Installing an SSL Certificate on Apache

DigiCert:

Godaddy:

Guide:

Once a certificate and key have been purchased and generated, you will need to upload the files to your server.

If FTP is enabled on the server I would recommend Filezilla or CyberDuck FTP Clients to upload your files.

Once the files are uploaded, SSH into the server and sudo mv the files into the /etc/ssl/ directory.

Next, setup your virtual host for port 443. Before you get started, make sure your server has an SSL Engine. If not, you may need to install mod_ssl. To run the mod_ssl install command use the following code:

yum install mod_ssl

Now you will be able to setup the virtual host by configuring the Apache mod_ssl module. On a standard install, the file may be located at /etc/httpd/conf.d/ssl.conf.

The default file will have a number of instructions interspersed between lines of code. The most important lines of code will need to be edited with your server and sites information. See below: (be sure to remove quote marks when entering your information)



...
SSLEngine on
SSLCertificateFile "/etc/ssl/signed certificate"
SSLCertificateChainFile "/etc/ssl/intermediate_certificate"
SSLCertificateKeyFile "/etc/ssl/private/key"

# Uncomment the following directive when using client certificate authentication
#SSLCACertificateFile /path/to/ca_certs_for_client_authentication

...

Test your Apache configuration using the following command:

apachectl configtest

If no errors have occurred, restart Apache to complete the SSL configuration. Use the following command:


apachectl stop
apachectl start

Your website will now have a green padlock when using the HTTPS protocol. To redirect all non secure traffic automatically to HTTPS, edit your site’s non-secure port 80 Virtual Host.

On a standard install, this file would be found in /etc/httpd/. Edit the virtual host using the following (be sure to remove quote marks):


ServerName "Site's url (don't include protocol) ex: mysite.example.com"
DocumentRoot "Site files directory ex: /var/www/html/site"
Redirect permanent /secure "Site's url with new secure protocol https://mysite.example.com/"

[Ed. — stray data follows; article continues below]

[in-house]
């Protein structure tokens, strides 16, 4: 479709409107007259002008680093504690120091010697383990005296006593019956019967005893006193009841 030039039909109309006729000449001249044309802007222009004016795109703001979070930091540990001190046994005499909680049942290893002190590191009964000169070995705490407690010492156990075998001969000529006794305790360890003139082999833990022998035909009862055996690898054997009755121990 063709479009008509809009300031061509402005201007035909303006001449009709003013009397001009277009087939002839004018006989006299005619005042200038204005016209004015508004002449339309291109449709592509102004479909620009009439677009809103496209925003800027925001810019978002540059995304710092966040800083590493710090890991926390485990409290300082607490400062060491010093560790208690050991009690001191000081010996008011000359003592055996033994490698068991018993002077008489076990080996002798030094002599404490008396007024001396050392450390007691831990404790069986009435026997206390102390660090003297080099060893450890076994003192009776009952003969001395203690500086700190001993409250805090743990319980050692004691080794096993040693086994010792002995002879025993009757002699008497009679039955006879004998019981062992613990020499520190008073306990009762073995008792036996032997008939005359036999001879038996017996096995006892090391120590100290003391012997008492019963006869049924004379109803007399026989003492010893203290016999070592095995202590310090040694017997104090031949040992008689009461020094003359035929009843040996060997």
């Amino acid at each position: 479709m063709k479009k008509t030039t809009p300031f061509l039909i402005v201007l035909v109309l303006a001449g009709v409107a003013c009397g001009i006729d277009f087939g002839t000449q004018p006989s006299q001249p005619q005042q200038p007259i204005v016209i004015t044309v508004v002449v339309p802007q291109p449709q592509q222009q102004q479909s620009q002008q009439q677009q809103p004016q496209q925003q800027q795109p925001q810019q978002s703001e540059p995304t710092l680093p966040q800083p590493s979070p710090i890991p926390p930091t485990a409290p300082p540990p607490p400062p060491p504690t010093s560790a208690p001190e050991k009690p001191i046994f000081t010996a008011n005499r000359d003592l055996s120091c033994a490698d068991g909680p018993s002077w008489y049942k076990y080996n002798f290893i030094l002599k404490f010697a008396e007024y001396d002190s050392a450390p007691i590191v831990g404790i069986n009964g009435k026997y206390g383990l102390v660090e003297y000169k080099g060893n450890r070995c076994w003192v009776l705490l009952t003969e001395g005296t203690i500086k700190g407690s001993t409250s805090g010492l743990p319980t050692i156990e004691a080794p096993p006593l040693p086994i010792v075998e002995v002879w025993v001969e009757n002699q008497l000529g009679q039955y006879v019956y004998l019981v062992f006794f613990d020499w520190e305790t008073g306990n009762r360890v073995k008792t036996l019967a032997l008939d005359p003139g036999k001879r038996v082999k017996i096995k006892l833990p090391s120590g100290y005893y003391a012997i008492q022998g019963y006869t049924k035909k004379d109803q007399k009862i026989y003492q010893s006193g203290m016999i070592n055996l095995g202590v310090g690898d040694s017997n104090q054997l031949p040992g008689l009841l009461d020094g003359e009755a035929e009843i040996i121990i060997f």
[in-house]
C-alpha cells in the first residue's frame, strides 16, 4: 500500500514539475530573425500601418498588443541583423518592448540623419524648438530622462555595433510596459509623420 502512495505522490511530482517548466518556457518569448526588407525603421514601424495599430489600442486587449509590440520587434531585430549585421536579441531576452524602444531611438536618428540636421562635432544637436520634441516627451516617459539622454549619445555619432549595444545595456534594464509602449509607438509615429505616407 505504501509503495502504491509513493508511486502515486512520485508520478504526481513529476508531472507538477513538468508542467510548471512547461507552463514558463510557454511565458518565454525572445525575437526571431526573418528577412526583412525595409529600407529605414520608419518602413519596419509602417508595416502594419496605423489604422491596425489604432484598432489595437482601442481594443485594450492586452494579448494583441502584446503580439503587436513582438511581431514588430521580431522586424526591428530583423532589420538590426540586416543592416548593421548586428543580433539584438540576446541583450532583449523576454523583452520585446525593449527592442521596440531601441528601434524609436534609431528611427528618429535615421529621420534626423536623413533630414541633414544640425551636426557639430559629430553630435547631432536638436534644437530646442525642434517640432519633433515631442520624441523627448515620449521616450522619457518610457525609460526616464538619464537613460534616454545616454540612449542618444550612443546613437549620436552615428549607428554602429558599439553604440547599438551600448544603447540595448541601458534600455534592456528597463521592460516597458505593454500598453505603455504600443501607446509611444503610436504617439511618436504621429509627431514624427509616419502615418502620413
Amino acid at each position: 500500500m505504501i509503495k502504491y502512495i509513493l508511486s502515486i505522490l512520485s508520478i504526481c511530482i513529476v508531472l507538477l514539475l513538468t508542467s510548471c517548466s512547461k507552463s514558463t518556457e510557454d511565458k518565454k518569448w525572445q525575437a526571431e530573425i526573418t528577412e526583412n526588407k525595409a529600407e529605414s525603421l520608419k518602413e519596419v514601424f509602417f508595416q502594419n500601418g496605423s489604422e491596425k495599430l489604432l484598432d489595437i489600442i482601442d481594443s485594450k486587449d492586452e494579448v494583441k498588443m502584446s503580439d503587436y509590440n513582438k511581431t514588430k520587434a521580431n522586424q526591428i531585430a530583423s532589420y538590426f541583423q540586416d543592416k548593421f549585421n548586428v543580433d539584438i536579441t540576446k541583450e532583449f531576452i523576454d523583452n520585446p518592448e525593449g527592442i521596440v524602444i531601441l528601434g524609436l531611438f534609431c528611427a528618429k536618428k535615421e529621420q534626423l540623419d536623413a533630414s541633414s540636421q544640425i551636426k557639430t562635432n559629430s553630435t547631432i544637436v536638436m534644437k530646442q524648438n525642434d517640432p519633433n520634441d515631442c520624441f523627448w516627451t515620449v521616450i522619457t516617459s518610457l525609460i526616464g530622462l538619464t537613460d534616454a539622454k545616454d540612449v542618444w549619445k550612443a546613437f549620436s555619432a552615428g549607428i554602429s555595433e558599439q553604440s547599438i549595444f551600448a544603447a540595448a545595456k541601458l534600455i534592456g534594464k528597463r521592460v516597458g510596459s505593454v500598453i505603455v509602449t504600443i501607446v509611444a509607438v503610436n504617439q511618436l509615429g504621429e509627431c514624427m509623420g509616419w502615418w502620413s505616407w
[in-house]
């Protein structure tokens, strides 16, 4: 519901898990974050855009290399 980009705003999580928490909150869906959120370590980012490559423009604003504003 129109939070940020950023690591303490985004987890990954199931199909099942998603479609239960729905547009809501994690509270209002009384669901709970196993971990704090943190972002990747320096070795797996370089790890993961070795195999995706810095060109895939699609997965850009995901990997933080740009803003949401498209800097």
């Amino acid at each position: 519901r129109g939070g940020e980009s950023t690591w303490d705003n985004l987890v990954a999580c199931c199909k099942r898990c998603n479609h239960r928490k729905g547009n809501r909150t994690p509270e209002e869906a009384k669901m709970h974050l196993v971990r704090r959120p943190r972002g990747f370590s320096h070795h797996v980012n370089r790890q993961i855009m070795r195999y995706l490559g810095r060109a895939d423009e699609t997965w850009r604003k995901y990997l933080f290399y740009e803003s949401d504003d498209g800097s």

Restart Apache and you’re all set.

Simple Steps to Secure WordPress Site

  1. Keep WordPress updated
  2. Keep plugins updated
  3. Only use trusted plugins
  4. Only use trusted themes
  5. Choose a secure password
  6. No “admin” username
  7. Decent hosting
  8. Keep regular backups
  9. Restrict login attempts (use iThemes Security)
  10. Switch on SSL encryption
  11. Change database prefix
  12. Two-factor authentication (use Google Authenticator)
  13. Monitor what’s happening
  14. Block access to system files

    # protect files
    <files wp-config.php>
    Order deny,allow
    Deny from all
    </files>
    <files readme.html>
    Order allow,deny
    Deny from all
    </files>
    <files license.txt>
    Order allow,deny
    Deny from all
    </files>
    <files install.php>
    Order allow,deny
    Deny from all
    </files>
    <files error_log>
    Order allow,deny
    Deny from all
    </files>

    # Block the include-only files.
    <IfModule mod_rewrite.c>
    RewriteEngine On
    RewriteBase /
    RewriteRule ^wp-admin/includes/ - [F,L]
    RewriteRule !^wp-includes/ - [S=3]
    RewriteRule ^wp-includes/[^/]+\.php$ - [F,L]
    RewriteRule ^wp-includes/js/tinymce/langs/.+\.php - [F,L]
    RewriteRule ^wp-includes/theme-compat/ - [F,L]
    </IfModule>

  15. Build your own firewall
  16. Hide .htaccess file
    # STRONG HTACCESS PROTECTION
    <Files ~ "^.*\.([Hh][Tt][Aa])">
    order allow, deny
    deny from all
    satisfy all
    </Files>
  17. Protect WP-Admin area
  18. Block PHP in uploads folder
    <Files *.php> Deny from All </Files>
  19. Tighten PHP configuration
    ; Disable allow_url_fopen in php.ini for security reasons
    allow_url_fopen = Off
    ; Disable allow_url_include in php.ini for security reasons
    allow_url_include = Off
    ; Disable display_errors in php.ini for security reasons
    display_errors = Off
    log_errors = On
  20. Create your own encryption keys
  21. Folder permissions

Source: Primary Image

OpenSSL Update

Instructions on how to secure your server against the Heartbleed vulnerability:

  1. Edit CentOS-Base.repo (vi /etc/yum.repos.d/CentOS-Base.repo)
    • Add the # sign to this URL: mirrorlist=http://... (#mirrorlist=http://...)
    • Delete # sign to this URL: #baseurl=http://... (baseurl=http://...)
  2. yum clean all
  3. yum update openssl
  4. openssl version -a (Confirm the update: exemple: 'built on: Tue Apr 8 02:39:29 UTC 2014')
  5. rpm -q --changelog openssl | head (fix can be confirmed)
  6. Restart Apache
  7. Re-edit CentOS-Base.repo (vi /etc/yum.repos.d/CentOS-Base.repo)
    • Delete the # sign to this URL: #mirrorlist=http://... (mirrorlist=http://...)
    • Add # sign to this URL: baseurl=http://... (#baseurl=http://...)

Source: GoDaddy.

Re-Keying an SSL Certificate in GoDaddy.

Turning off SSL engine in Apache for CentOS

  1. vi /etc/httpd/conf.d/ssl.conf (Edit ssl.conf)
  2. SSLEngine off (Find a line SSLEngine and turn it to off)
  3. service httpd restart (Restart the Httpd Services)

Source: Linux Toolkits